The new trial will be led by the National Institute for Health and Care Excellence (NICE) and NHS England and NHS Improvement.
It will test a ‘subscription’ style model that pays pharmaceutical companies upfront for access to drugs based on their usefulness to the NHS.
This will make it more attractive for companies to invest the estimated £1 billion it costs to develop a new drug, as they can be reassured they will still be paid for the drug even though it may be stored for reserves.
Currently, drugs companies are paid by volume of antibiotics sold, while the NHS is trying to reduce their use to prevent antimicrobial resistance (AMR).
Low returns on investment in development mean industry is reluctant to invest in the research and clinical trials necessary to bring new antibiotics to market.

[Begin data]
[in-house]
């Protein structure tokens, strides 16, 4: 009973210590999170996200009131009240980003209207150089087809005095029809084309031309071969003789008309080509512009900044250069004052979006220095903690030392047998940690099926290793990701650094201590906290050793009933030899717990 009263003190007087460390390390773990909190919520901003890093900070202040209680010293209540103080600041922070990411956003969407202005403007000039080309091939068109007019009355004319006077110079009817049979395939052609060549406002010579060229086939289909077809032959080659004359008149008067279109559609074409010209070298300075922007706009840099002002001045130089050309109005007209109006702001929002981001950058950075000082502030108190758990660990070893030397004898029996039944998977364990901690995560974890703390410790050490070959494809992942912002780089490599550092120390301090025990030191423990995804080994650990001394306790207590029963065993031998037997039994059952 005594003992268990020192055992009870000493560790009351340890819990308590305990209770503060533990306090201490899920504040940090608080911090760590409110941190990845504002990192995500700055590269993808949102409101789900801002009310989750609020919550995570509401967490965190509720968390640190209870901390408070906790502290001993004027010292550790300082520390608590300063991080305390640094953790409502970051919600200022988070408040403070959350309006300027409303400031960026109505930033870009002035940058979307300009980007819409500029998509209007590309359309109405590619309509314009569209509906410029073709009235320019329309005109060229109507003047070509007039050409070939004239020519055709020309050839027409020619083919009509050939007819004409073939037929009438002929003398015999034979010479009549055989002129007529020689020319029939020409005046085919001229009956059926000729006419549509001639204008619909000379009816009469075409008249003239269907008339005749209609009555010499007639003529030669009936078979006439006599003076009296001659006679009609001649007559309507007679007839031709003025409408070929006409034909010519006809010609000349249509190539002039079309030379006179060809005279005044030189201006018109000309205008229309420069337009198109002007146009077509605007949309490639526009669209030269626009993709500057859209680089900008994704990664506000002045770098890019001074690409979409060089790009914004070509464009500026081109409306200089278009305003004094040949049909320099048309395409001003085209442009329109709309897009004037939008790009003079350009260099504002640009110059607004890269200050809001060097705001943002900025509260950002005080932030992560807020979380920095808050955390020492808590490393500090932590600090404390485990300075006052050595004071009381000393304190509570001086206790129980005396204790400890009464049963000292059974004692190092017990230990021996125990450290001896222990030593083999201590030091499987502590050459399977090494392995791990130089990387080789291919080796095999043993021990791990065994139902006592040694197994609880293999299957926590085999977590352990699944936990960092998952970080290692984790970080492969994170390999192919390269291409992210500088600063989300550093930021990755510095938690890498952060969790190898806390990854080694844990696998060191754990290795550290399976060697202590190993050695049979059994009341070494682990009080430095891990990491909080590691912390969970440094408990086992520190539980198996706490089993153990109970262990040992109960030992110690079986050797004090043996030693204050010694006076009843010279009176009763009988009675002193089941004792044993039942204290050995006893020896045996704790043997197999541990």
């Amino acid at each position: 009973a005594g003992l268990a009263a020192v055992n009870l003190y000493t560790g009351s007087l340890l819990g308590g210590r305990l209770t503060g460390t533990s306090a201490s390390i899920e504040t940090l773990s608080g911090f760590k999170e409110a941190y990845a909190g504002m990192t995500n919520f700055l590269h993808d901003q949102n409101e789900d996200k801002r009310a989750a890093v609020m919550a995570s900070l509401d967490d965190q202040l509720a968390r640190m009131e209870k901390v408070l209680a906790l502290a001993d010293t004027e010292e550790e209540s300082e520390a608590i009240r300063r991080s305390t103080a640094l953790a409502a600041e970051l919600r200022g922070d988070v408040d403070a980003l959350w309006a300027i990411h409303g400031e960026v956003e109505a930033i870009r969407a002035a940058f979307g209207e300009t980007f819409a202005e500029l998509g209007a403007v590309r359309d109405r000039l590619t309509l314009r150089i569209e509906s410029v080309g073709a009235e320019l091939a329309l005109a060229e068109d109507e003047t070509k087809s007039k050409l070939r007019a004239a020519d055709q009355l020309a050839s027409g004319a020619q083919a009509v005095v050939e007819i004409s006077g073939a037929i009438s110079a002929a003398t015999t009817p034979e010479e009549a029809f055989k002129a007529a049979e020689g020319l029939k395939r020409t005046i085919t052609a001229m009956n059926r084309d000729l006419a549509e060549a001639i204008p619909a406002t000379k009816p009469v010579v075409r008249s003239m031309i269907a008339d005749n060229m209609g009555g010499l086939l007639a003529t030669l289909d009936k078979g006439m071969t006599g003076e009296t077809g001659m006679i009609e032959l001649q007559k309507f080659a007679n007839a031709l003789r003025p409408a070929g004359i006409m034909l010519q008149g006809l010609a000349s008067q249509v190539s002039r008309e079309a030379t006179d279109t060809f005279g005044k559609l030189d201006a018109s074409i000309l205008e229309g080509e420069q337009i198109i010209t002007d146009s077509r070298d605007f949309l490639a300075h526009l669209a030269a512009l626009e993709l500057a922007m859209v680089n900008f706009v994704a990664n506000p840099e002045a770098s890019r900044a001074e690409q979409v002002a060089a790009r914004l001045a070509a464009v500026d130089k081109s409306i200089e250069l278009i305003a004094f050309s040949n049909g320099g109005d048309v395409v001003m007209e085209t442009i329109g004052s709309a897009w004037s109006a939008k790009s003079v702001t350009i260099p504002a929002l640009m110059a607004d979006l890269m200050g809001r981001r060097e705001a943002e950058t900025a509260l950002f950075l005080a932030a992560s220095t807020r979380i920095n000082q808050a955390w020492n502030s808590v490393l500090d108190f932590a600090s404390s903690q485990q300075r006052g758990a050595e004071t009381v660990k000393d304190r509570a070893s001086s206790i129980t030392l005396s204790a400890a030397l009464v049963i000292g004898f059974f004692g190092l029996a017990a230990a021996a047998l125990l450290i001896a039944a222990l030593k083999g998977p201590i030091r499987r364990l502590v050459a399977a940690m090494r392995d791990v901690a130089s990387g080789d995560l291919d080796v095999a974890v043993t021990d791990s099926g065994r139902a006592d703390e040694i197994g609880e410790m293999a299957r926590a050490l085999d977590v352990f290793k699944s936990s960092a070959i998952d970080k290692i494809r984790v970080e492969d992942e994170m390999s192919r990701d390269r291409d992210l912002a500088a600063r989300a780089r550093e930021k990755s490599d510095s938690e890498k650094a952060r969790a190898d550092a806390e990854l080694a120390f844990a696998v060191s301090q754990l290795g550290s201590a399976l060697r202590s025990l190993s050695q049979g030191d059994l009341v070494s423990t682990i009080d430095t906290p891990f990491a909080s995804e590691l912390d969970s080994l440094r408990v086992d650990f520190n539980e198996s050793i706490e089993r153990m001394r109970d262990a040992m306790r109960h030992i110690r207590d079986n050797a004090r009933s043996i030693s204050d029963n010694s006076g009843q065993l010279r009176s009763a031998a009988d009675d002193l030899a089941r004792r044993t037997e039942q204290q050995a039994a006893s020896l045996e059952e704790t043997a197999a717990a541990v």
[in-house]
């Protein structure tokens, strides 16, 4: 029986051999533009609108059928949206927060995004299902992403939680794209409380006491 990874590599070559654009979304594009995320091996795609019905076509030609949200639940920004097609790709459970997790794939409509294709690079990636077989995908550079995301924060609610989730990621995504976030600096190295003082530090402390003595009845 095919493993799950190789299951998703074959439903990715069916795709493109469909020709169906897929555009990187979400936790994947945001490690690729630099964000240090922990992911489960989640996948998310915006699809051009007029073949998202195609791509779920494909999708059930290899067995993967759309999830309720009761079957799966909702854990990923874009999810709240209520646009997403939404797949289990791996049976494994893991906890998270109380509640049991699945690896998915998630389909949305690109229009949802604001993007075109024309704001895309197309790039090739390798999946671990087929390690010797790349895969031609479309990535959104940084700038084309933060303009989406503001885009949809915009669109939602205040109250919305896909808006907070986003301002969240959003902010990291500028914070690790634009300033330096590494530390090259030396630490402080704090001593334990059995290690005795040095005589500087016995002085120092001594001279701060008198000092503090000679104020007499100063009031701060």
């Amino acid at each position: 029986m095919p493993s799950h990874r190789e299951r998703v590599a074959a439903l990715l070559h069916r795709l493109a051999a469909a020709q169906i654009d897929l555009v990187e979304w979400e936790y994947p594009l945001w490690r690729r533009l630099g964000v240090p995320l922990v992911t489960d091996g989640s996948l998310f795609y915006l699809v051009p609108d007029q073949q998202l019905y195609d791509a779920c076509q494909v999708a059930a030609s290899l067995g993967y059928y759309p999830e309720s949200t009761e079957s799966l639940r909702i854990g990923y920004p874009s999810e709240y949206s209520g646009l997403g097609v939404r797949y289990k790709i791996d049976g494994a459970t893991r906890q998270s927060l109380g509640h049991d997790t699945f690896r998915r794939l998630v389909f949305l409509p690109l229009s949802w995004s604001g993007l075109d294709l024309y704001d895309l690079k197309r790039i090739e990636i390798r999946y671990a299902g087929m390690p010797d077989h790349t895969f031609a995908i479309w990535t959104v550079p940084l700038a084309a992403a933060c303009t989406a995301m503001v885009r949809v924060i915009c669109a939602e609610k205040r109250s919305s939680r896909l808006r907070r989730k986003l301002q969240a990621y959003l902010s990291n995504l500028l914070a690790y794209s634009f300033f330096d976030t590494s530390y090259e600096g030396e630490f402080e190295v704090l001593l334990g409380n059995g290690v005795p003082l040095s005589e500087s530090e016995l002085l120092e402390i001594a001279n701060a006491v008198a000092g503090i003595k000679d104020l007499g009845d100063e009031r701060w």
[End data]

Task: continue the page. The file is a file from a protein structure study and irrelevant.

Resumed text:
NICE and NHS England and NHS Improvement are calling for companies to identify products to be considered for the initial phase of the test.
The work will be evaluated from the start and findings will be shared with the rest of the world so that other healthcare systems can test similar models.
Antibiotics have started to fail, with resistant bacteria already causing more than 700,000 deaths globally every year, making it vital that antibiotics are used only when needed.
Today’s announcements follows the government’s 2040 AMR vision and 5-year national action plan, published in January, and the appointment of Professor Dame Sally Davies as the first UK Special Envoy on AMR…